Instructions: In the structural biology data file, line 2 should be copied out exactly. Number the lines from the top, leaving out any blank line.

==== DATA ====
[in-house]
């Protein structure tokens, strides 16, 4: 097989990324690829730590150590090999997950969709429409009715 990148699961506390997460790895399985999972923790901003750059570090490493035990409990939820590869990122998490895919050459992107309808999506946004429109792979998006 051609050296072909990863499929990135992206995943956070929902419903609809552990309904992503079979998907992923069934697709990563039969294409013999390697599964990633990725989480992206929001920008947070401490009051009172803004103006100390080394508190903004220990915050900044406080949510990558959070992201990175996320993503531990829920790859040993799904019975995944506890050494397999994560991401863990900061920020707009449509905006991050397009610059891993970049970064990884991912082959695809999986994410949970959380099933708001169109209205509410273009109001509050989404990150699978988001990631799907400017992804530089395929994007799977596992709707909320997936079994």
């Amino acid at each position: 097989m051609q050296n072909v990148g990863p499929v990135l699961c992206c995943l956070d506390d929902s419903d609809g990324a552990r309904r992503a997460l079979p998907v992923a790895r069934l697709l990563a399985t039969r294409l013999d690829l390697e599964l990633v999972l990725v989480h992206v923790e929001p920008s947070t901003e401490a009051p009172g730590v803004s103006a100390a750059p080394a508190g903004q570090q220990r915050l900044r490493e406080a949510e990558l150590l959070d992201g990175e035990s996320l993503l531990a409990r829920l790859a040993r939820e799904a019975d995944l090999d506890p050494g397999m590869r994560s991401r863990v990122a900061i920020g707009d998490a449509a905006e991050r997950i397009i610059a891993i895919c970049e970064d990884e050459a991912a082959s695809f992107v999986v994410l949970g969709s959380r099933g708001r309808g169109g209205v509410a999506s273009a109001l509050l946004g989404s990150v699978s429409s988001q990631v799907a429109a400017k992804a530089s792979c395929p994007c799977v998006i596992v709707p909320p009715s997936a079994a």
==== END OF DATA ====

């Protein structure tokens, strides 16, 4: 097989990324690829730590150590090999997950969709429409009715 990148699961506390997460790895399985999972923790901003750059570090490493035990409990939820590869990122998490895919050459992107309808999506946004429109792979998006 051609050296072909990863499929990135992206995943956070929902419903609809552990309904992503079979998907992923069934697709990563039969294409013999390697599964990633990725989480992206929001920008947070401490009051009172803004103006100390080394508190903004220990915050900044406080949510990558959070992201990175996320993503531990829920790859040993799904019975995944506890050494397999994560991401863990900061920020707009449509905006991050397009610059891993970049970064990884991912082959695809999986994410949970959380099933708001169109209205509410273009109001509050989404990150699978988001990631799907400017992804530089395929994007799977596992709707909320997936079994």